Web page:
Why does Penn Jillette hate this word?

Last night, Glenn Beck sat down with Penn Jillete for a full hour to discuss tolerance and religious views. See why Penn Jillette hates the word "tolerance" and disagrees with trying to persuade someone to your own form of belief.

Rough Transcript Below:

Glenn Hello, America, and welcome to The Glenn Beck Program and to TheBlaze. This is the network that you are building. It’s odd to be a Christian, a Mormon, an atheist, in a Greek Orthodox church.

Penn We’ve got it all covered. This is what a church looks like on the inside?

Glenn This is what it looks like on the inside.

Penn High ceilings, good for juggling.

Glenn I know.

Penn They do a lot of juggling in here?

Glenn No juggling in here.

Penn What a waste of some nice ceilings.

Glenn We actually wanted to talk a little bit about everything, but I want to kind of start on tolerance, because I think we’re having a hard time understanding tolerance in America on all sides.

Penn I sure have a hard time with it. It’s a word that I really don’t like because it’s a word that often brings to mind condescension. There’s a way you do tolerance. And because we use that word in other context too, you know, I was tolerating him. We were out to dinner. There’s your wife’s friend, and I tolerate him. It’s got such a negative connotation. So often when you’re a group of people and someone starts saying nut stuff that everybody knows is nut stuff, you know, whenever that happens to be in that social group, I don’t even care what it is, but just for the social group it’s nut stuff, everybody smiles and nods and let’s that move on.

That kind of tolerance seems to me to be not good. It seems the tolerance that smiles and nods is really not good. I think you want a kind of tolerance that says I like you as a person, and you’re wrong. And that’s the hardest kind of tolerance to do. When you want to live together in a society, trying to find those rules—we pretty much have the rules for physical violence down. We know where that is. As Steve Allen said, my right to swing my arms stops with your face.

Glenn Right.

Penn I can do this, and no one has any trouble. I move three feet that way, all of a sudden we have trouble. With words and ideas, because ideas matter, and the only way you find out you’re wrong is to state your case very clearly.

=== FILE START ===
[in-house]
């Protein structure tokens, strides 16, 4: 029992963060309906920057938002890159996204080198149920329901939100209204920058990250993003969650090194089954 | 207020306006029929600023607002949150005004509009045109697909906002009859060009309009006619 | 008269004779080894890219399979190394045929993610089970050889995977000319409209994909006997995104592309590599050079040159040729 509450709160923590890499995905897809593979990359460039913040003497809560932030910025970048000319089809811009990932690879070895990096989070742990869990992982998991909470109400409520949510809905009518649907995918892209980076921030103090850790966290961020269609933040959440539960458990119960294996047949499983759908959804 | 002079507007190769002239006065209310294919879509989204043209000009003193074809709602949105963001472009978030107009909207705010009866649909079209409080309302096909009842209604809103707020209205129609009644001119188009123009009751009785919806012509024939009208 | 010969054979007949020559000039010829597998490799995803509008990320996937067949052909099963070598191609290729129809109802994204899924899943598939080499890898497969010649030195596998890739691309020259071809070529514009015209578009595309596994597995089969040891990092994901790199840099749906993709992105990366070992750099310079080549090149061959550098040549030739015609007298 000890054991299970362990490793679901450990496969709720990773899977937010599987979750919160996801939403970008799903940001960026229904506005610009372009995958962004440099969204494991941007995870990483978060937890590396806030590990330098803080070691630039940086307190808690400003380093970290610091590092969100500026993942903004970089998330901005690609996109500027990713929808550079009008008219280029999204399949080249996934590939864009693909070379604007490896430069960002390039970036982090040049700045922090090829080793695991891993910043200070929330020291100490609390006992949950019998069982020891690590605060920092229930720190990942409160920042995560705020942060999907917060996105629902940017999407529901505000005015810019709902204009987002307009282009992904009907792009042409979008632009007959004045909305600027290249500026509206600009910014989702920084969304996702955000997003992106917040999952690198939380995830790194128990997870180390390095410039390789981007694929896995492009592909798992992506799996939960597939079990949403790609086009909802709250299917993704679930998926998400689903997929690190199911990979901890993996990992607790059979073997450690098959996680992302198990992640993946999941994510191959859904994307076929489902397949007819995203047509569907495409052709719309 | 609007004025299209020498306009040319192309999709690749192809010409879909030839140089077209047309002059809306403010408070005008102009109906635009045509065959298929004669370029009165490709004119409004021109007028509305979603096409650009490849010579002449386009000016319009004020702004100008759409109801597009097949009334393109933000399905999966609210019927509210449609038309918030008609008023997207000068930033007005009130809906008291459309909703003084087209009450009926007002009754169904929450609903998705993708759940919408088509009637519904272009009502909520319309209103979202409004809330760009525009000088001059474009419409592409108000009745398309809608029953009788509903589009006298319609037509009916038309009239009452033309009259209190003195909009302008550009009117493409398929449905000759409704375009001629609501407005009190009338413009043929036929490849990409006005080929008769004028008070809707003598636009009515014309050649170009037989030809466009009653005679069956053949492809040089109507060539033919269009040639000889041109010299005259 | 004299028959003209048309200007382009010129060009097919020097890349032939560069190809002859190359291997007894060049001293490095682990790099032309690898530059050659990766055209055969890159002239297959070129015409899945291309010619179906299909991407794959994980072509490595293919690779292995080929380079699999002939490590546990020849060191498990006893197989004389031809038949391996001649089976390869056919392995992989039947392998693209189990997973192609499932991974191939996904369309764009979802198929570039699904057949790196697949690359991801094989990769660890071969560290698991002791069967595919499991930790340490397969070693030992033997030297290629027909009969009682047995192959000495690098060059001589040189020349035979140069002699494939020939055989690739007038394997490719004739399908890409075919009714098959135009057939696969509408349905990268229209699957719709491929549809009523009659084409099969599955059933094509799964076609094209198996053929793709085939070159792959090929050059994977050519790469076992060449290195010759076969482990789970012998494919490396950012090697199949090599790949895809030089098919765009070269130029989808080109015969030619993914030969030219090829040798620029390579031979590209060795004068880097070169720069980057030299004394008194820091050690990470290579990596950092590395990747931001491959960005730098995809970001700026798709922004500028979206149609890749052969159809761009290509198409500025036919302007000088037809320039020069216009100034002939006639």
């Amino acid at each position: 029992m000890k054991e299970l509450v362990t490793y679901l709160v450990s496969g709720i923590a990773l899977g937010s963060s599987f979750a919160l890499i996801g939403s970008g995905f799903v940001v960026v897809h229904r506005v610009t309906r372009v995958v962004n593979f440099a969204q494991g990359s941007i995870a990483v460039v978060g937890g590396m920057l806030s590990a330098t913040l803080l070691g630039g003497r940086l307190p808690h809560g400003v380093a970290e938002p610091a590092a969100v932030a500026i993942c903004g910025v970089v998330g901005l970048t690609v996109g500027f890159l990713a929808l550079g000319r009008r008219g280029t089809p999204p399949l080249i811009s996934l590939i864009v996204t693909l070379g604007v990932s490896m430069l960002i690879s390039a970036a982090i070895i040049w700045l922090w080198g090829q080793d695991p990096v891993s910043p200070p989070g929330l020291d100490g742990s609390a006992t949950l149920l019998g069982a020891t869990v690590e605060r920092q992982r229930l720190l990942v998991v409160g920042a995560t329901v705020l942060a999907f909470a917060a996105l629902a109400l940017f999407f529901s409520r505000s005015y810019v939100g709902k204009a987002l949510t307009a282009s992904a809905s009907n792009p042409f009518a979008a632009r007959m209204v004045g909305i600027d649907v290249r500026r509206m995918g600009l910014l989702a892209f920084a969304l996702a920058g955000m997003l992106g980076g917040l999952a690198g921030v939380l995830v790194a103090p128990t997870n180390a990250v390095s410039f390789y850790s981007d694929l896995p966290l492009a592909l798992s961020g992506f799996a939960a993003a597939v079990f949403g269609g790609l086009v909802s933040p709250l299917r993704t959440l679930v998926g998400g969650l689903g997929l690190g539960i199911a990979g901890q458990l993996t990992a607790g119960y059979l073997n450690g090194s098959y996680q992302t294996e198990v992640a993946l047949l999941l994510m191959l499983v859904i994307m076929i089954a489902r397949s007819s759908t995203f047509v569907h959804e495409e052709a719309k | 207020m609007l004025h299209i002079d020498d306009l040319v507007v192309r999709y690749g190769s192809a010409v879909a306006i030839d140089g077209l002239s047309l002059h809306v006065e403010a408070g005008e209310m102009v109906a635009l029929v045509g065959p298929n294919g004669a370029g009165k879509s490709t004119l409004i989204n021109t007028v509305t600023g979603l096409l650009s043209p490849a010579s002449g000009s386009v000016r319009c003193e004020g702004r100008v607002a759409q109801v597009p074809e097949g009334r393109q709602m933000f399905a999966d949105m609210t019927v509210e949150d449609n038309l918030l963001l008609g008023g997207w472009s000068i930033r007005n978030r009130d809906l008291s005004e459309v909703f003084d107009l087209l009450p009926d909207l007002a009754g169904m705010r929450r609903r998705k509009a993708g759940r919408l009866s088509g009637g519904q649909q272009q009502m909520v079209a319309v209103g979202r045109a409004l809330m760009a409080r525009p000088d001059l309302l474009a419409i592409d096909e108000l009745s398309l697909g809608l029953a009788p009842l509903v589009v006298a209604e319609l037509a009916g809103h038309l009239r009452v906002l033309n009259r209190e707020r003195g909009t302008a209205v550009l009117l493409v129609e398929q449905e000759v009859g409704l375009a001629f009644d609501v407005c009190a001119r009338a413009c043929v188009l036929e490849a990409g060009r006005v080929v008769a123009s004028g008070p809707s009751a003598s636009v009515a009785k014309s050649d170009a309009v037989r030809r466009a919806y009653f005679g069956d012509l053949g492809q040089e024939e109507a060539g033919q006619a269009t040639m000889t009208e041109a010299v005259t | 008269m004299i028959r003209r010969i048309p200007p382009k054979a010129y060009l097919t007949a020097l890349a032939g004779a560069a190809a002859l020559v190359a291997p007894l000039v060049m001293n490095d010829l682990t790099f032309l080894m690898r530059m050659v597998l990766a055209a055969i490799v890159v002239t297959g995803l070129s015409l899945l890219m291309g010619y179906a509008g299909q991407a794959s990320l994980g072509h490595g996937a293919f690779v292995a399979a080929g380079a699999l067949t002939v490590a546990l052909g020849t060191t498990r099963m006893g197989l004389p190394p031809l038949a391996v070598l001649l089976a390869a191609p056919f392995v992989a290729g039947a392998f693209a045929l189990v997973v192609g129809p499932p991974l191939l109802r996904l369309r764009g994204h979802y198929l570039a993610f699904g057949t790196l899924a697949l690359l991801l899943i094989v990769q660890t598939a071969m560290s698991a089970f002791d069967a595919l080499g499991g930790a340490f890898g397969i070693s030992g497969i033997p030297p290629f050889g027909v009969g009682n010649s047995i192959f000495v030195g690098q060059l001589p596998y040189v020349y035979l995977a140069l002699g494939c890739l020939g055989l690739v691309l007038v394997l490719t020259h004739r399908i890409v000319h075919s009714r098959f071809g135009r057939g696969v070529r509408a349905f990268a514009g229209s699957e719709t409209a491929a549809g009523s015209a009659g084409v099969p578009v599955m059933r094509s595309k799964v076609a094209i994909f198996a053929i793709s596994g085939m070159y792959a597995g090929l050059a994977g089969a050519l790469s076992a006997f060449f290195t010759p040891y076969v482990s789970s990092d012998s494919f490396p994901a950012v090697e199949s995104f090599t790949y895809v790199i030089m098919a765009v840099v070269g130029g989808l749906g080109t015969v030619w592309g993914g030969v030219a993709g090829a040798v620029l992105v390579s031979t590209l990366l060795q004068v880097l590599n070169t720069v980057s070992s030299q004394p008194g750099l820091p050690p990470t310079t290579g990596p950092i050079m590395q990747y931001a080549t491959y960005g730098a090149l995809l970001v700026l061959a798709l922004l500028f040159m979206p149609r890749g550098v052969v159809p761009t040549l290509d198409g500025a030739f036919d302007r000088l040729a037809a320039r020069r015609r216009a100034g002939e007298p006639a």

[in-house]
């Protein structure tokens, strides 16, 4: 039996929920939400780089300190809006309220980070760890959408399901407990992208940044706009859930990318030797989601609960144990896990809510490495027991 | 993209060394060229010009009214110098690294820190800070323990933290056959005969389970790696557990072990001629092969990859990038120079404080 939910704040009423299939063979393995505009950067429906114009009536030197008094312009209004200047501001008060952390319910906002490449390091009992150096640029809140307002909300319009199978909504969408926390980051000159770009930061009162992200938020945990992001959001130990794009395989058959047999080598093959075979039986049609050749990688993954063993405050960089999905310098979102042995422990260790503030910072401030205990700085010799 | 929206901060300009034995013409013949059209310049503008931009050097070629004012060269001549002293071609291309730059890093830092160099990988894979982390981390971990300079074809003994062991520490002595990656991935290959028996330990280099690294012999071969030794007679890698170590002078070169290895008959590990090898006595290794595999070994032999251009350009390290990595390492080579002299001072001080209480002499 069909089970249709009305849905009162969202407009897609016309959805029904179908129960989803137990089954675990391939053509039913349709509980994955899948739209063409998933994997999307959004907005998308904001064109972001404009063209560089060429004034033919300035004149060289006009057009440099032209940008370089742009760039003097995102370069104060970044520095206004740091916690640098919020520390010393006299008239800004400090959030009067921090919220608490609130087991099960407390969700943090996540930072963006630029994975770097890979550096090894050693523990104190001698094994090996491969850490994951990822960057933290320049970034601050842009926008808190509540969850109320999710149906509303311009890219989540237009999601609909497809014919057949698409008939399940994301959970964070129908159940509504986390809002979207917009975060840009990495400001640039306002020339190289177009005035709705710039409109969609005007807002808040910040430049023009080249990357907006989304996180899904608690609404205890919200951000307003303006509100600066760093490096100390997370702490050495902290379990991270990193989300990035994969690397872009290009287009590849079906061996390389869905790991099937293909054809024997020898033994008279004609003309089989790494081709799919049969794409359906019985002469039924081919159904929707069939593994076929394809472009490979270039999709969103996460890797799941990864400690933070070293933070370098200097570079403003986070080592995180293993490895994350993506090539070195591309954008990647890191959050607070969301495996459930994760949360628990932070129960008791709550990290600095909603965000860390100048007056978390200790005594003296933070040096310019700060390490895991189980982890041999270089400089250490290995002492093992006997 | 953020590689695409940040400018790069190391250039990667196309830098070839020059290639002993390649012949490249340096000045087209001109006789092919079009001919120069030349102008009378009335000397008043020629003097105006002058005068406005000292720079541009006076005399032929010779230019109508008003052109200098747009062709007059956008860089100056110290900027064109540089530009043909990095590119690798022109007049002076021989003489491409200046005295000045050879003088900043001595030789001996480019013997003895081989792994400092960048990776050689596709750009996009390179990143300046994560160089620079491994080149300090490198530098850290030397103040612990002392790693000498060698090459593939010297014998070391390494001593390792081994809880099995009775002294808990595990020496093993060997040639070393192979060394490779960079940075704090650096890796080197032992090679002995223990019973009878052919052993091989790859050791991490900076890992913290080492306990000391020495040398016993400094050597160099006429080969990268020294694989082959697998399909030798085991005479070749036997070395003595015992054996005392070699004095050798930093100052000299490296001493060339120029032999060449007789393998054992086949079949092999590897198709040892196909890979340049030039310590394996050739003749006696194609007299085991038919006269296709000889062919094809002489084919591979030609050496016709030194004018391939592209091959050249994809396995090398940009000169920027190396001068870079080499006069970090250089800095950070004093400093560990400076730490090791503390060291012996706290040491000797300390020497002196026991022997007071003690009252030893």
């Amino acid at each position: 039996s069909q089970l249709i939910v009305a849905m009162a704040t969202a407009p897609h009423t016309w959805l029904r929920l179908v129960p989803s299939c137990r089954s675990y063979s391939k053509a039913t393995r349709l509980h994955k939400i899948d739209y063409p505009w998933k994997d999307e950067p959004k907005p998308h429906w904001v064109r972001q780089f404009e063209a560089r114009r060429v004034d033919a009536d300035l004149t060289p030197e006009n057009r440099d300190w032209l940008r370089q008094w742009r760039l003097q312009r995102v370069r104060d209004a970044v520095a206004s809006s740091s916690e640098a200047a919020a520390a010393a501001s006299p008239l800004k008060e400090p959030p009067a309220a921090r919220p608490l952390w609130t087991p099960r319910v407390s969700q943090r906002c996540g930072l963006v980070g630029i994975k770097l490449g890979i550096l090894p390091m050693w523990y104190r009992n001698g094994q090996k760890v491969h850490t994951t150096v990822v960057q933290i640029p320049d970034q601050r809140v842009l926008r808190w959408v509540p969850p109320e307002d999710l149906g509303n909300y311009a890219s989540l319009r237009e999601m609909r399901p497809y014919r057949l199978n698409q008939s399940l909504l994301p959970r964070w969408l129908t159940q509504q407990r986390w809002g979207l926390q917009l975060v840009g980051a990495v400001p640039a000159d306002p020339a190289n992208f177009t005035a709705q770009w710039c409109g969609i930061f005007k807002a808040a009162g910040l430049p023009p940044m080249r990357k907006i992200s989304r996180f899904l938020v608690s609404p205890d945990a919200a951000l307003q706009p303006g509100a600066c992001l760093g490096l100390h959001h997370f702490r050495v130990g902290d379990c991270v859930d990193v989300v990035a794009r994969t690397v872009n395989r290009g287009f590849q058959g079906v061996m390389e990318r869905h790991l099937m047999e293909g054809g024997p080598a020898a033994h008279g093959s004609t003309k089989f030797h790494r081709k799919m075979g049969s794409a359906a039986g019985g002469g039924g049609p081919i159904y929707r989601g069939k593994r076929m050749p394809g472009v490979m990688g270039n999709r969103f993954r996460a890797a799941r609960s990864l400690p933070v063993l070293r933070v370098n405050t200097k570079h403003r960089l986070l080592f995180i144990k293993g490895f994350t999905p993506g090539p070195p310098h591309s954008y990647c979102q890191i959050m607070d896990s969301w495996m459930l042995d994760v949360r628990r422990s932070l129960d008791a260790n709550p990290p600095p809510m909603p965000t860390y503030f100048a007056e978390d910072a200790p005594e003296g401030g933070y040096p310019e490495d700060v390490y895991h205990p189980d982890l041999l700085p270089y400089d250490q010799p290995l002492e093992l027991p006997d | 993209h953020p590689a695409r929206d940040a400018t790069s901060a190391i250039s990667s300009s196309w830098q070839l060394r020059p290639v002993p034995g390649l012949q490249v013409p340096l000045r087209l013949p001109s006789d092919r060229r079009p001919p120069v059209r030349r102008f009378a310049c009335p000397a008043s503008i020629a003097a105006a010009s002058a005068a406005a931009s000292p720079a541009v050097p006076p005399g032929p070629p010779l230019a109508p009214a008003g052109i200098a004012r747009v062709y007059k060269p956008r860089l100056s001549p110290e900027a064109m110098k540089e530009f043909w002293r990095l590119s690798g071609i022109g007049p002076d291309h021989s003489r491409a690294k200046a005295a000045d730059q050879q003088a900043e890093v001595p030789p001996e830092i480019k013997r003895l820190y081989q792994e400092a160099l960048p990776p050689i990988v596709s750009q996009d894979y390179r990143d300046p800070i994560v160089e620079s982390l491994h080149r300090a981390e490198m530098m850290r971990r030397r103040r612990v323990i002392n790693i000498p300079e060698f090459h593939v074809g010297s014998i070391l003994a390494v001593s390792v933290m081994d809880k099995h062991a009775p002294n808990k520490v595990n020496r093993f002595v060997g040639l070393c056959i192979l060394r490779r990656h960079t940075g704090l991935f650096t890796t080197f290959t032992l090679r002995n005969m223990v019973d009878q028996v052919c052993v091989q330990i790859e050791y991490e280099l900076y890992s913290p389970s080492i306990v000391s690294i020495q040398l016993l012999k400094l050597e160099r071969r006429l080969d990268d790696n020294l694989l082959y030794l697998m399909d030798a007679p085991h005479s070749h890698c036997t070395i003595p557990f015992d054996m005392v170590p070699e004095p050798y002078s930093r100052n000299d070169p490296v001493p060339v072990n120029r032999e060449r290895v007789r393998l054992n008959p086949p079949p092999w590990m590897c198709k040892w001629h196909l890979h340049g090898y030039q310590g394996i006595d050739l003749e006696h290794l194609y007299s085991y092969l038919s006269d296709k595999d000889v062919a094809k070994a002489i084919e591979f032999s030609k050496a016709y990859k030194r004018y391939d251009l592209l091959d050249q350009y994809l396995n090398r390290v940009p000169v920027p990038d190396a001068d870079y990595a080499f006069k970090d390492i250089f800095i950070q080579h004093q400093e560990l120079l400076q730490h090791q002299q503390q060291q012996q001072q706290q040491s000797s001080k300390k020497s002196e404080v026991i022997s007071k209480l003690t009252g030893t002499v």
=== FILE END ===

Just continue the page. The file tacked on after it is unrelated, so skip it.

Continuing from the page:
Glenn I agree with you; however, we have to be able to allow people to say you’re wrong, where we’re not allowing people to say you’re wrong or I disagree with you. Once you have that conversation, then you have to go back to like you and I are. I think you’re wrong on things. You think I’m wrong on things. That’s cool.

Penn You also keep picking at that scab. That’s important to do.

Glenn What do you mean?

Penn You keep reiterating where your differences are because that’s where you learn. The best conversations are the ones you come away with having been beat up and realizing you’re wrong, and you always want to keep—conversations you have, you know, online and with people who just say you can’t change that person’s mind, give up, that breaks my heart. I don’t think you ever give up. It’s just finding that exact tightrope that you have to walk down of being able to live and exist with somebody and at the same time not give up your own principles. It’s a really difficult tight wire that I think we fall off all the time.

Glenn Isn’t that kind of an arrogant stance though to take there?

Penn What’s that? Don’t ever give up on changing their mind.

Penn No, you never try to change their mind. Don’t ever give up on stating what you believe. Whenever anyone comes in, there’s all these, and you’ve seen them, they’re on both sides, and they’re identical. I can show you Christian sites and I can show you atheist sites that say how to talk to your friend, how to talk to your atheist friend, how to talk to your Christian friend. And they have this whole way of well, first of all, don’t tell them they’re wrong, but tell them is there another explanation for what could be going on other than their faith, and try to be nice and don’t be this way. Telling people how to manipulate other people seems to be folly and morally wrong.

The way I should talk to you is as another human being. So, sometimes they’re just going to say, “No, you’re just wrong. Are you crazy?” And sometimes I’m going to go—but you have to do it from your heart. My goal sitting down with you must not be to say how can I get my friend, Glenn, to become an atheist and not a Mormon? That cannot be my goal. My goal has to be can I speak to this person from my heart on whatever happens to come up? And that subtle difference to me is the tightrope. I can’t be trying to manipulate you.